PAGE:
“You called, sir?” said Roger.
Matt motioned for Roger to sit. “Our orders have been changed.”
“More supply and aid runs?” said Roger.
Matt chuckled. “We’re actually being diverted from the one we’re on now.”
“We’re going to rendezvous with the freighter Blue Star, transfer our cargo to them, then head for the B’Qal system.”
“Other than being a source for tritanium, what’s so important that we need to go there?” said Roger.
“B’Qal IV is an ally to the Federation, and as you mentioned, an important source of tritanium ore. However, for years, an isolationist group, Ym’ruxin, The B’Qali word for one people, has tried to force all non-B’Qali off their world. The group has never been more than an annoyance, but yesterday they launched a well-organized, large-scale attack all over the planet. In short, they’ve seized control.”
“What does Command expect us to do?” said Roger.
“They’ve taken the Federation ambassador, her staff and security force, as well as most of the Central Parliament,” said Matt. “We’re to get our people back, locate the president who is in hiding, and find a peaceful way to resolve this. Because the Ym’ruxin attack was so large and sudden, it’s suspected someone is supplying and funding them. We’re to find out who and what their agenda is.”
“That’s a tall order. Why us?” said Roger.
“We’re the closest ship. More will be sent when available.” Matt paused. “Rog, the ambassador is Joanne Tucker.”
“Joanne Tucker? From the Academy?” said Roger.
Matt nodded. Joanne Tucker was one of the best and most loved teachers at Starfleet Academy. She taught courses on diplomacy and interspecies relations. It was both a happy and sad day for her cadets when she was able to become a diplomat herself.
“Assemble the senior staff for a briefing in thirty minutes,” said Matt.
Roger nodded and headed out.
Alone in his ready room, Matt imagined how it must have been on B’Qal when the attack came.
In the darkness, there was a low rumbling. It seemed like something unreal, something on the edge of awareness. It quickly grew in volume and intensity, rushing inward, like some voracious predator falling on its prey. Everything shook, and all that existed, was swallowed by its fury. With a gasp, Federation ambassador, Joanne Tucker, abruptly sat up in her bed, her eyes heavy and her mind clouded by sleep. Blinking, she looked around her bedroom, wondering what had disturbed her rest.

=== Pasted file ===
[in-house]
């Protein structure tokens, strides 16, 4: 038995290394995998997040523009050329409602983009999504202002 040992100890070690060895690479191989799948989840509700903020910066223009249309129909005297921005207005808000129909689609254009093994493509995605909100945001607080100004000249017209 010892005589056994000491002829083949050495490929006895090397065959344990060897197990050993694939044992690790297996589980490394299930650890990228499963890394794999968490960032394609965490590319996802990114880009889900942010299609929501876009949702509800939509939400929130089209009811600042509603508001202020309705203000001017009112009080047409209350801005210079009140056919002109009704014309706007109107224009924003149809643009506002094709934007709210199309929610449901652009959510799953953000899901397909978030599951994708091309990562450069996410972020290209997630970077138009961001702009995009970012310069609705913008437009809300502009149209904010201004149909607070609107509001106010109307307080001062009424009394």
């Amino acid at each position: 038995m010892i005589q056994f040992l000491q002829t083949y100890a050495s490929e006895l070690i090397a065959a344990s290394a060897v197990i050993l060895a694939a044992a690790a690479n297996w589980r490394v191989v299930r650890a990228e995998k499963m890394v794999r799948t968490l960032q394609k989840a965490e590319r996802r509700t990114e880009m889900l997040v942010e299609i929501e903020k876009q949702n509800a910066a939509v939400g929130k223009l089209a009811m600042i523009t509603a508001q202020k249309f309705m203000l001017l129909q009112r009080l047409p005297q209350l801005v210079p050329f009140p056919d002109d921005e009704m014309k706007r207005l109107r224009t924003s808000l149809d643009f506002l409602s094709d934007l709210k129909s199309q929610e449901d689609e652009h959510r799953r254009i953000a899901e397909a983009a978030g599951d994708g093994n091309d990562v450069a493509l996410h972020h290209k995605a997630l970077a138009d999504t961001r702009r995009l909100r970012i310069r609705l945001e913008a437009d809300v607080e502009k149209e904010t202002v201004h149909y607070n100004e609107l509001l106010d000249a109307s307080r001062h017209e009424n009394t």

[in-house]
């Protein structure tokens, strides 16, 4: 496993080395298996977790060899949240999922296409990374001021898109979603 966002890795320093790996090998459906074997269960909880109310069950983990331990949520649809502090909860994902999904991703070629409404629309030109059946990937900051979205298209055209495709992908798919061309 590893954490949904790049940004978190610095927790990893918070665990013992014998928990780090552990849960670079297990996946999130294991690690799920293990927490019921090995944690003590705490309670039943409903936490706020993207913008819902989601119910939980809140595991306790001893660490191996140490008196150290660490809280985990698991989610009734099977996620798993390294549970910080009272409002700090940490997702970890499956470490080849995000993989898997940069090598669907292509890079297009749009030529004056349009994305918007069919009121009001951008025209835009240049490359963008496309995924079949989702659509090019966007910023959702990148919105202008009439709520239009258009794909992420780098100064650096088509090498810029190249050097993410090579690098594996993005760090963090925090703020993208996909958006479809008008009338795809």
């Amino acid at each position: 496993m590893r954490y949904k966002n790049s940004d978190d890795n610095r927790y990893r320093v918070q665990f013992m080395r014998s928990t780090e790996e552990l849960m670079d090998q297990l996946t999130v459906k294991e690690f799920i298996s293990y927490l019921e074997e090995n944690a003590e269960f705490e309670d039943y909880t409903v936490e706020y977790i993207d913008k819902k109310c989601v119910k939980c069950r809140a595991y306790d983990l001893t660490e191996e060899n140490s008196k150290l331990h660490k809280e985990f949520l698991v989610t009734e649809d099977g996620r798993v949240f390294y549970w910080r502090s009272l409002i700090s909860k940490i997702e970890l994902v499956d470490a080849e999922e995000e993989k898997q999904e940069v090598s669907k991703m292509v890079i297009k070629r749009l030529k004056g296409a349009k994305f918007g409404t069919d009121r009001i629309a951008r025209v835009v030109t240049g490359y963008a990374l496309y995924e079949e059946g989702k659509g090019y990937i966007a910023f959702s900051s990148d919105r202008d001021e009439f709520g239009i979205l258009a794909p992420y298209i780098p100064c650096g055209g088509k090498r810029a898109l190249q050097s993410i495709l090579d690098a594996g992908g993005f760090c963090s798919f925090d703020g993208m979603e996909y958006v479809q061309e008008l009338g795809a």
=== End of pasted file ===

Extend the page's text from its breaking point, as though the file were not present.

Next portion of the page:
A sound louder than thunder crashed around her, vibrating her stomach, shaking the room, and knocking objects off the nightstand. There was a pounding at her door.
“Ms. Ambassador! Ambassador Tucker! Are you all right?”
Jo knew that voice. Pushing away the last bits of slumber that held her, she jumped out of bed and ran to the door, just as another explosion shook the building.
“Commander Stone. What’s going on?” For the briefest of moments, Commander Robert Stone, the commanding officer of the security contingent guarding the Federation embassy compound on B’Qal IV, eyed Jo. She was 5′ 6”, with long, brown hair, brown eyes, and an attractive face. She was past age 60, and though she had some extra pounds she had vowed for several years to work off, she was still a beautiful woman. She was wearing a white nightgown that was low-cut, and just short of revealing what lay hidden beneath it. Feeling her face growing warm with embarrassment, she grabbed her bathrobe and put it on, tying it closed around her middle.
“We’re under attack, ma’am,” said Stone. “It’s not just us, it’s all over the city. Explosions and gunfire erupted precisely at 0000 hours. I need to get you to your shuttle. Now.” His strong voice emphasized that last word.
“Attacked? By whom?” said Jo, not quite believing what Stone had told her, though another explosion rocked the building.
“We don’t have time to discuss it,” said Stone, his voice much firmer. He grabbed her hand and pulled her out of the room, almost dragging her behind him. She scrambled on bare feet to keep up with him.